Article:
What’s it like to start building a career in the pensions industry having never met your new colleagues face to face? What are the challenges of virtual onboarding, online training and home working for graduates starting off in pensions?
Let’s hear from some of our 2020 Pensions Management Graduates - Kirsty Bain, Jack McCusker and Niall McDonnell – as they reflect on their first six months with us.
Kirsty: My whole experience so far, from my first interview to present, has been virtual. While initially the prospect of not only starting a new job, but starting my first full-time job, from home was daunting, I soon adapted to this style of working. Everyone was really welcoming and supportive of the challenges entailed with working remotely and I managed to settle in quickly. In particular, being able to have video calls with colleagues using Microsoft Teams has been a really great way to not only build professional relationships but those on a personal level too!
Niall: Remote working has been great – the lack of commuting is a real bonus for me and working in lockdown hasn’t been as tough as I expected. I was onboarded in September and was sent a starter kit with a laptop, water bottle, face masks etc. I was paired with a buddy and also worked closely with one specific graduate; it was good to build an early relationship with them so I had someone to bounce ideas off and chat to like you would in an office. Initially, I didn’t quite understand where I fitted into the team, but over the past couple of months I have managed to pick this up and understand through meetings/social events etc. where we all sit in a structure and how our work matters and impacts the business.
Jack: Starting remotely came with its own set of challenges. However, everyone was very accommodating during the onboarding process and made every effort to make sure I had all the necessary equipment to start remotely; they also made me feel incredibly welcome as I started in the new role, which helped immensely given how daunting it can be starting a new job.
Kirsty: I have enjoyed working from home and it has allowed me to go on nice morning walks each day as there is no commute time. Although I have attended many virtual social events, including Countdown and Graduate Pizza and Drinks, I am keen to meet people face-to-face and experience working within an office environment.
Niall: I am eager to get into the office to meet my colleagues however, I feel like I have a good relationship with them through the Graduate Launch event and the Christmas nights virtually. We have also attended some graduate workshops as well as IT workshops being regularly offered so we can get the best out of our software packages and Microsoft Office whilst working from home. I can make work fun with my colleagues via video calls and messages, which I think is very important for people to enjoy what they do! It will be really good to meet my colleagues in person eventually – but I’m not yet ready to think about those 7:30am train journeys!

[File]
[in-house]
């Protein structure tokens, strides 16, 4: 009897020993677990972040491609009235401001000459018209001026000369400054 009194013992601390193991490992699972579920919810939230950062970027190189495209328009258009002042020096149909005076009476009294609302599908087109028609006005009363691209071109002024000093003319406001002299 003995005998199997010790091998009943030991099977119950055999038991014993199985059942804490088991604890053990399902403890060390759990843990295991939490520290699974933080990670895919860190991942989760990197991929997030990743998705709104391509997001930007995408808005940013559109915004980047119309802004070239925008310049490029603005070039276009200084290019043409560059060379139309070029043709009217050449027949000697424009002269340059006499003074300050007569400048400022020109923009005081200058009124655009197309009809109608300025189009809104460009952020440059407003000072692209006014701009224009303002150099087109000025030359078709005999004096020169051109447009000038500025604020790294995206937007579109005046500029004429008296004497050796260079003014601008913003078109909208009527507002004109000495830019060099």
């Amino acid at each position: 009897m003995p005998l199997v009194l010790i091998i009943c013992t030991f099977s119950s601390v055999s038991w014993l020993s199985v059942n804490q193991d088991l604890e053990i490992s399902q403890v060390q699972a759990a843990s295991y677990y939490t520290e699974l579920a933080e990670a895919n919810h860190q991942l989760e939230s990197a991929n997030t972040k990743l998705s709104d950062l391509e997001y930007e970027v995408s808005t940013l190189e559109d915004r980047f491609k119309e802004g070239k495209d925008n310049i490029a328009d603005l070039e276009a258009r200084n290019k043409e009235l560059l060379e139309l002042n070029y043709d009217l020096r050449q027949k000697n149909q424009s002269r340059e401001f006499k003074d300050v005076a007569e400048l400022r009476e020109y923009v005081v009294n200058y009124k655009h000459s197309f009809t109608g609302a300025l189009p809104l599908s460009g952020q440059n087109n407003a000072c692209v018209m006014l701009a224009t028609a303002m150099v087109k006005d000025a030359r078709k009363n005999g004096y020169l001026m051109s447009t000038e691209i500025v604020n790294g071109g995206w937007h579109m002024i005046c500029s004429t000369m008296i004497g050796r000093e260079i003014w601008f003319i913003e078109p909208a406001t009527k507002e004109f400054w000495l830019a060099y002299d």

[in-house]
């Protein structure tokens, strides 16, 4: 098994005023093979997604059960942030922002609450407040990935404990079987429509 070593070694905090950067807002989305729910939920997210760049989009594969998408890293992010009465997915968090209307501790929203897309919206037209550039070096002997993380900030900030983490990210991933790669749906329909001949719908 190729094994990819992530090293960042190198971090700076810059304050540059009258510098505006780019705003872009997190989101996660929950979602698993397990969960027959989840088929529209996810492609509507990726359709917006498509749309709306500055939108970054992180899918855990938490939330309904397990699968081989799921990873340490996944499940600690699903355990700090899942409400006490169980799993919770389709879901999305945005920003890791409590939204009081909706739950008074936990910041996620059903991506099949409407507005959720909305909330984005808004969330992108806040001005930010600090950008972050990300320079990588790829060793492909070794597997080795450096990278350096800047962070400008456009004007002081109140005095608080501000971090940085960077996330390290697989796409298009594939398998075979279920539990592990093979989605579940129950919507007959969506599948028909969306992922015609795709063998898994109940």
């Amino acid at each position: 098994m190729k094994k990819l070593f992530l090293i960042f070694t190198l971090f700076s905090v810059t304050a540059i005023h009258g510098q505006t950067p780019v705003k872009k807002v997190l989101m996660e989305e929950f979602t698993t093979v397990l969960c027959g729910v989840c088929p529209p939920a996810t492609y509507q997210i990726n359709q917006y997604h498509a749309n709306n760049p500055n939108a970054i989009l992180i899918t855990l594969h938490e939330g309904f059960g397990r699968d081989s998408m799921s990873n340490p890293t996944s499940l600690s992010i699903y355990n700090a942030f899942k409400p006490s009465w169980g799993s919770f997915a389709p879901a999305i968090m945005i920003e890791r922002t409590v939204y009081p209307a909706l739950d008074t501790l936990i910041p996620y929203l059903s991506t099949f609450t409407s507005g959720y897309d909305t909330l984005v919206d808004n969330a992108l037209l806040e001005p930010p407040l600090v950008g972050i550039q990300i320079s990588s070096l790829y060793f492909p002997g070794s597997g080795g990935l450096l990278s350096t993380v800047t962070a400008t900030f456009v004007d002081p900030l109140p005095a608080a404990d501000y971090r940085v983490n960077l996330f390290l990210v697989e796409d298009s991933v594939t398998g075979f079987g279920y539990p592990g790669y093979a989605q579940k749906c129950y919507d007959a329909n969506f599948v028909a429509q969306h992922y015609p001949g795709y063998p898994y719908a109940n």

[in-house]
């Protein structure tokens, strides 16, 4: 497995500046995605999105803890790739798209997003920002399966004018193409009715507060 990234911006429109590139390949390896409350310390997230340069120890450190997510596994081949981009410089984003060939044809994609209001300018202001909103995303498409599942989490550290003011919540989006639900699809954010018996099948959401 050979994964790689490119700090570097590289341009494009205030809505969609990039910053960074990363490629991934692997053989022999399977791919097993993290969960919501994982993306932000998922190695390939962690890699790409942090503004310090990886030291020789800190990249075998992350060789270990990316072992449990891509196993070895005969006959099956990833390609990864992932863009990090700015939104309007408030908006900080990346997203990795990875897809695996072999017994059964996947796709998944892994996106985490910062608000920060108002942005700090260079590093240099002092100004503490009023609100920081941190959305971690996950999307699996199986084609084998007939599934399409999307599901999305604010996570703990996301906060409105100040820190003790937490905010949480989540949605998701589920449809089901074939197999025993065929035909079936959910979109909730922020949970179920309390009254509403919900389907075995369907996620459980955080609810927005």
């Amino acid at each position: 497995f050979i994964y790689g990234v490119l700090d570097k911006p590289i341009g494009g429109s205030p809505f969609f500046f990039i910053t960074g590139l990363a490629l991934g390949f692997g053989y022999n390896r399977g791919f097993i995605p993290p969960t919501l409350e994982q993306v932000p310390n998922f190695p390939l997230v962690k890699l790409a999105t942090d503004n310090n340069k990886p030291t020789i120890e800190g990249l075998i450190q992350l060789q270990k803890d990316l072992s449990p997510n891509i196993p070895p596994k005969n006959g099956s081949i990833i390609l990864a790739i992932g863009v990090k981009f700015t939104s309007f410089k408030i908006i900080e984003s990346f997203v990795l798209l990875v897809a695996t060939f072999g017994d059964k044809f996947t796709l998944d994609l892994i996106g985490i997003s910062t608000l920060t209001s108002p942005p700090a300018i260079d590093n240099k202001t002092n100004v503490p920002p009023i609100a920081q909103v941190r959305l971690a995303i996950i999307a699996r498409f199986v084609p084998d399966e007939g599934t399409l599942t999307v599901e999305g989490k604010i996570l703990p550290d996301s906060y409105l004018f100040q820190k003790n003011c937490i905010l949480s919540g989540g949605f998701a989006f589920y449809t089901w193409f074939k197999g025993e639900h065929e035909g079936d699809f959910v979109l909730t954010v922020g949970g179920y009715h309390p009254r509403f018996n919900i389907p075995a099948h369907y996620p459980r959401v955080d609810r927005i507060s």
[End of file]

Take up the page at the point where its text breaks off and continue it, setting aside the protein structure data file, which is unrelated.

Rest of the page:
Jack: The training on the programme started on day one, both with formal training sessions and on the job training. Both these types of training have broadened my understanding of the pensions industry in a very short period of time. In particular, I have learnt a lot from dealing with pension member’s queries directly as well as getting involved with project work for schemes going through the Pension Protection Fund assessment period. The broad experience of the scheme terminations team and their approachability have made learning that much easier, and despite not having met any of them in person I feel very much a part of the team.
Niall: I was completely new to working in the pensions industry, but I did write my Masters dissertation about young workers and their views towards pension savings. Needless to say the general thinking is ‘that’s too far in the future for me to worry about just now’. I learned through my studies that it’s never too early to think about pension savings – and I now understand this more than ever working in the industry and talking to people who are at the other end of the spectrum and preparing for retirement. I do certainly believe that pensions is an industry that changes so often, so there is lifelong learning within it.
Kirsty:My knowledge of pensions and trusteeship was limited. However, within my first few months at the company I was given training of the sector, which, coupled with a very hands-on approach to working directly with schemes, has allowed my breadth of knowledge to grow significantly. Furthermore, this has also allowed me to appreciate how vast the pensions sector is, with ample opportunities to progress your career path. I am currently working towards my PMI qualifications and will be sitting my Leavers 1 and 2 exams in March 2021. We are given study leave in the run up to exams which has helped support my capacity for revision, so fingers crossed they go well!
The last word goes to Niall, who sums up what many of us have felt during the pandemic, but like all of our graduates, has found the resilience and determination to see a bright future ahead.
Niall: I am about to sit my first two CPC exams in March. It’s been hard to find motivation for a lot of things during the pandemic and I’m sure that I’m not the only person who feels this way. But I think these exams will be so crucial to identifying my strengths and weaknesses and will help me build a solid route for a career path within pensions.